The immediate results of this treatment, despite using only a carefully kitchen built catheter (crude by current standards), were quite good. The patient became and remained angina free after this treatment. This initial patient's result was electively rechecked, by angiography at Emory University, on the 10-year anniversary of the initial treatment. The LAD narrowing, after this 10-year timespan, remained almost perfectly expanded. There was minimal residual narrowing, probably less than 10%, as seen in similar angle and multiple different views comparing with photographs of the original, 10 years earlier, before and after results.

The excellent results of this initial and subsequent patients were critical to the rapid development and growing acceptance of the angioplasty treatment option. Gruentzig recognized multiple important issues early: (a) the treatment would not be readily accepted by most physicians, especially bypass surgeons, (b) it could easily lead to bad outcomes without great care in selection of which patients/lesions to treat and of the treating physicians, and (c) it required careful teaching of the technique and its potential difficulties and pitfalls to other physicians, so as to proactively reduce the occurrence of poor results. Understanding these issues and tireless effort on his part are widely recognized in cardiology for being of fundamental importance to the ultimate success of the technique.

By about 1990, lumen stenosis of the coronary arteries was more commonly treated by the angioplasty technique than by coronary artery bypass surgery. This treatment approach is now referred to as plain old balloon angioplasty (POBA).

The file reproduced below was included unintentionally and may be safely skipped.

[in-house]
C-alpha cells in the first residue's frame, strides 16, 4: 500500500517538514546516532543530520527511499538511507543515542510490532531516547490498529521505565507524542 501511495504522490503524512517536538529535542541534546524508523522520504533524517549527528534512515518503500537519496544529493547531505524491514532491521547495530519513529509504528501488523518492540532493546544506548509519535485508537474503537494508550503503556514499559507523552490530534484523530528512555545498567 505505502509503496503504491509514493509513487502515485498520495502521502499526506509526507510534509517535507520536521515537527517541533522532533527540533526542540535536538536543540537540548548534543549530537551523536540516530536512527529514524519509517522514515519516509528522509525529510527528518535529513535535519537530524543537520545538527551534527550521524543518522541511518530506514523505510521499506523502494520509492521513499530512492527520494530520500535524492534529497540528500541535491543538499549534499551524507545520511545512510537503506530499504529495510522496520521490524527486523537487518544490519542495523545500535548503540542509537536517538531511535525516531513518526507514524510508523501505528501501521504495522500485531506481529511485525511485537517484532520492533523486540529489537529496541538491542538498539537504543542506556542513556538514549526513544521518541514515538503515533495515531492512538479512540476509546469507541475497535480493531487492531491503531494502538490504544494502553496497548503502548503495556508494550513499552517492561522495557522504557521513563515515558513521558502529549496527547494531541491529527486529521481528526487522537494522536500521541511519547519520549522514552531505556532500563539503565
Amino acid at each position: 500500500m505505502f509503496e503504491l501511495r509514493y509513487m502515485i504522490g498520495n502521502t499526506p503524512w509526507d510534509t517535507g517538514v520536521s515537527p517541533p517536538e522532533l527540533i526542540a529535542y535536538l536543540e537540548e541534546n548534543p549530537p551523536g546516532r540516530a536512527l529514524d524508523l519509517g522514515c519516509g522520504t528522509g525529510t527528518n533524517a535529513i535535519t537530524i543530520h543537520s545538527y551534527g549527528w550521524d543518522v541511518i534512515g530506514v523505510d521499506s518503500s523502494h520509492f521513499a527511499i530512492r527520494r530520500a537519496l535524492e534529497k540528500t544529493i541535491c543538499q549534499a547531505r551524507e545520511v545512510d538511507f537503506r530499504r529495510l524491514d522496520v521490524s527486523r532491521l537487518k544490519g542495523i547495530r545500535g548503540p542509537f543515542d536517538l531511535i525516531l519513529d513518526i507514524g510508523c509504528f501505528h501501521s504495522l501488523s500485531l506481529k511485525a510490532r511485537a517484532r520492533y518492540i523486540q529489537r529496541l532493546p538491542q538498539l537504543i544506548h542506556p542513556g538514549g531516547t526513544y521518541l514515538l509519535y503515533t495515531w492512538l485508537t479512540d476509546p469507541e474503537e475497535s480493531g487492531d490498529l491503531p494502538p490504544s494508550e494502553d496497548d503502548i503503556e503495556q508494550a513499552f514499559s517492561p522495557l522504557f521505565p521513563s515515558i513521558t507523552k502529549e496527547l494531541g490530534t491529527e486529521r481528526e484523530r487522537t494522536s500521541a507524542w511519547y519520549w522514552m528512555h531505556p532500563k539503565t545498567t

In the 1990s, further major improvements, both immediate and especially long term became possible with better understanding of disease as a result of clinical research trials using IVUS and the development of stents to mechanically support POBA results.

Since the later 1990s, most angioplasties also involve a stent over the angioplasty balloon; the balloon is hydraulically expanded, typically at 6–25 atmospheres of internal pressure, then deflated and removed while the stent remains behind to mechanically support the lumen remaining in the new, more open shape as created by the hydraulically expanded balloon.

Gruentzig's success remains a major breakthrough and great contribution to the field of medicine in demonstrating that doctors could work inside of the arteries safely, without the need for open surgery. By utilizing the arterial circulation as a "therapeutic highway", many types of devices and drugs can now be delivered directly to the heart, kidneys, carotid arteries, brain, legs and aorta without the need for major surgery and general anesthesia.

Personal life[edit]

Gruentzig fathered an out-of-wedlock daughter Katrin Hoffman in 1967.

Around the same time, Gruentzig met Michaela (née Seebrunner) Gruentzig. They were married in the summer of 1970 at Michaela's Bavarian family home in Bad Reichenhall. They subsequently had a daughter Sonja Meret Gruentzig who was born in September 1976.

Death[edit]

Gruentzig, an instrument-rated pilot, and his wife died in an airplane crash in their Beechcraft Baron in Forsyth, Georgia on October 27, 1985.

See also[edit]

References[edit]

  1. ^ Monagan, David and David O. Williams. Journey into the Heart: A Tale of Pioneering Doctors and Their Race to Transform Cardiovascular Medicine. New York: Gotham Books, February 1, 2007.
  2. ^ Matthias B; Gruentzig J, Husmann M, Rosch J. Balloon angrioplasty - the legacy of Andreas Gruentzig, M.D. (1939-1985). Frontiers in Cardiovascular Medicine (2014) 1(15).
  3. ^ http://www.emoryhealthcare.org/heart-center-atlanta/history/andreas-gruentzig.html
  4. ^ http://www.nejm.org/doi/full/10.1056/NEJM200101113440217#t=article

External links[edit]

Further reading[edit]

  • Monagan, David and David O. Williams. Journey into the Heart: A Tale of Pioneering Doctors and Their Race to Transform Cardiovascular Medicine. New York: Gotham Books, February 1, 2007.